Forgiven and Forgiving
When I was a young pastor, there was an elderly woman who had a long and storied history with my church. She was something of a matriarch who had controlled committees, decisions, and even pastors throughout the years. When I arrived, her power, though still evident, was waning.
What was most signiﬁcant about this woman’s life was the bitterness that came to light as one got to know her and her life story. Her story was etched on her face, and her anger and distrust still dictated her responses to those around her. This stalwart church member illustrated the undeniable importance of forgiveness and the consequences of a life marked by unforgiveness and bitterness.
Life naturally brings opportunities to exercise forgiveness. Jesus told us that it is necessary that offenses should come. They are a part of what God is doing in our lives. Friends, co-workers, neighbors, and fellow-church members are all possible candidates as offending parties.
But nowhere is the need for forgiveness greater than in the context of immediate family relationships. The dynamic relationships between husbands and wives, siblings, and parents and children bring delightful interaction but also friction and hurts. The Apostle Paul addressed some of this when he instructed fathers not to provoke their children to wrath and husbands not to be bitter against their wives. Unfulﬁlled promises and disappointed expectations can lead to resentment but are opportunities to exercise the ﬁne art of Christian forgiveness. Some offenses can be relatively small, like calling a sibling a name. Others may be quite large like marital unfaithfulness. But left unresolved, every offense has the potential to be devastating.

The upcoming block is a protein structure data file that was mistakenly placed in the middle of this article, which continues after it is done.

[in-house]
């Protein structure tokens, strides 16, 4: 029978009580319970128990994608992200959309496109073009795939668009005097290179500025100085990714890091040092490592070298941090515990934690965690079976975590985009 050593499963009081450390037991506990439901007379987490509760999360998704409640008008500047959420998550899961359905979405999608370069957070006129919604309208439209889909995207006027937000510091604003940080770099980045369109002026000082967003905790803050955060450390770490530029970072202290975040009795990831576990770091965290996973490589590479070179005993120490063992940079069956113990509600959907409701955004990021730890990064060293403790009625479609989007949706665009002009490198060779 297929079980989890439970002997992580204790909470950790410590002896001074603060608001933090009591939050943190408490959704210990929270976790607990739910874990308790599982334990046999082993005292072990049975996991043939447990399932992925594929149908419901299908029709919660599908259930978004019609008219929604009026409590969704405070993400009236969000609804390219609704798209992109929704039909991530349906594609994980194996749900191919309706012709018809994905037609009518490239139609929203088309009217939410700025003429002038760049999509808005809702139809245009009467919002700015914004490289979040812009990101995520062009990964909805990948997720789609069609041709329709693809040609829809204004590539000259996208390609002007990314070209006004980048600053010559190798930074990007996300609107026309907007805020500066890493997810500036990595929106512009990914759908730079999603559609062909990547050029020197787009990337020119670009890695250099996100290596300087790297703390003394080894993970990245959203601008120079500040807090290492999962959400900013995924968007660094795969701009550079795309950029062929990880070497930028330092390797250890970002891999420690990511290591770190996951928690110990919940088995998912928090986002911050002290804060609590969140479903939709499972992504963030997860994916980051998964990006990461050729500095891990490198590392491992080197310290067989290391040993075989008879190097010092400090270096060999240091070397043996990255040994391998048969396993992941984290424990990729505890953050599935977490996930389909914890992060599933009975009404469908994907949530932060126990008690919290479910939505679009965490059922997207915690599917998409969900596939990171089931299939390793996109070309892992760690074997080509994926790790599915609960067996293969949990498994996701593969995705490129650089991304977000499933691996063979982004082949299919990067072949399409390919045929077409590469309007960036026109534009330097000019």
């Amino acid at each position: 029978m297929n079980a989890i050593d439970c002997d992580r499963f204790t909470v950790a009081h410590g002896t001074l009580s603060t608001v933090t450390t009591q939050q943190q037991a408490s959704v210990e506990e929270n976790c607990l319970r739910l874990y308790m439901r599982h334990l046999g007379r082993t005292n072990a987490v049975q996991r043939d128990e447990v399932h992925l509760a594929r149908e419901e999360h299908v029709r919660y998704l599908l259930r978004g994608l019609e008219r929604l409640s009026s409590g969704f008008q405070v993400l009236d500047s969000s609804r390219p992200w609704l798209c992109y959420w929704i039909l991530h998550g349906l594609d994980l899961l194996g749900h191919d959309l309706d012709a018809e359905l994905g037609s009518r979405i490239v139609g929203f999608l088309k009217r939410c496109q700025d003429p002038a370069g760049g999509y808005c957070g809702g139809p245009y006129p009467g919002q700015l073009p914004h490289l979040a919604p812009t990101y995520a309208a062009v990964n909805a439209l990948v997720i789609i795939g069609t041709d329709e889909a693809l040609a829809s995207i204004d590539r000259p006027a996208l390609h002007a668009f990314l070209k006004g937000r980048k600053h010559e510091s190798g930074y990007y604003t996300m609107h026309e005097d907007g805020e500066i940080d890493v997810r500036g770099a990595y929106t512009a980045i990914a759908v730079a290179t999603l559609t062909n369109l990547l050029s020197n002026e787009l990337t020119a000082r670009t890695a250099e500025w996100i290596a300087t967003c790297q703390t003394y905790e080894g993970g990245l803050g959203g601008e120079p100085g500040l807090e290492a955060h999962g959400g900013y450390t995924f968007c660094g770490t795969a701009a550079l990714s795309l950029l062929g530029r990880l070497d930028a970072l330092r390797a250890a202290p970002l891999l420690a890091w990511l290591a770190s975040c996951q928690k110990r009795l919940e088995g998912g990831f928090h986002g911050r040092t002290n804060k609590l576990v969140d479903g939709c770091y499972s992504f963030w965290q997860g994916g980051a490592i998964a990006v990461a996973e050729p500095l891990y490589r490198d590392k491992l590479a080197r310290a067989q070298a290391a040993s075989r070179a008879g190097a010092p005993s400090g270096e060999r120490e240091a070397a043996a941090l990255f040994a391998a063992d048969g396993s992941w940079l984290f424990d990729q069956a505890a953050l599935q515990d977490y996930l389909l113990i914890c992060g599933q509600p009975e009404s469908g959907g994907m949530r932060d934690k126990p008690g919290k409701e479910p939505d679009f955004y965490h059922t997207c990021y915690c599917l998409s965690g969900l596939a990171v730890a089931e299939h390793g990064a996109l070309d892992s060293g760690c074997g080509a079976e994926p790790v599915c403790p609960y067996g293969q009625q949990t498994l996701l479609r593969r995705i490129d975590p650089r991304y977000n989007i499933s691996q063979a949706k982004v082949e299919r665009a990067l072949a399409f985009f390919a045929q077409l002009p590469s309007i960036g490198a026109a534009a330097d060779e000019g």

The problem is, we do not naturally have or cultivate an attitude of forgiveness. Our thoughts and responses in this area may be governed by a limited perspective. There are some things we may ﬁnd easier to forgive. Others are much more of a challenge. Then there is the problem of repeated offenses, which is very common in family relationships and others as well. This was the issue behind Peter’s question to Christ: “Lord, how often shall my brother sin against me, and I forgive him; seven times?” This seems like a reasonable question from a human perspective, and the teaching of Peter’s day said that three times was enough. So seven may have seemed spiritual and generous.
But that is the problem with a limited, human perspective. It fails to see the larger perspective of God’s work and the limitless opportunities of a forgiving heart. And that leads us to the basis of all forgiveness. Forgiveness is, at its heart, a Gospel issue. It is an issue of the children of God exhibiting the very nature of their Heavenly Father. “For You LORD are good, and ready to forgive, and abundant in mercy unto all who call upon You.” (Psalm 86:5) Christ’s dying words were; “Father, forgive them; for they do not know what they are doing.”(Luke 23:34) The reason we forgive is that we have been forgiven. Our Father has forgiven us a great debt of sin for Christ’s sake. We who know Him are the beneﬁciaries of untold grace and mercies. “Let all bitterness, and wrath, and anger, and clamor, and evil speaking, be put away from you, with all malice: And be kind to one another, tender hearted, forgiving one another, even as God for Christ’s sake has forgiven you.” (Ephesians 4:31,32) Christ is the reason we forgive.
The reason we forgive is Christ. The refusal to forgive is evidence that we do not know Christ or His forgiveness. Those who understand the basis for forgiveness are forgiving. Those who refuse to forgive do not understand or know forgiveness. So forgiveness is necessary for our salvation, our sanctiﬁcation, and as the fruit of a forgiven life. “Even as Christ forgave you, so do also.” (Colossians 3:13b) Perhaps their is no greater Gospel fruit. Let us purpose, by God’s grace, to walk in the way of forgiveness.
In the Grace of Christ,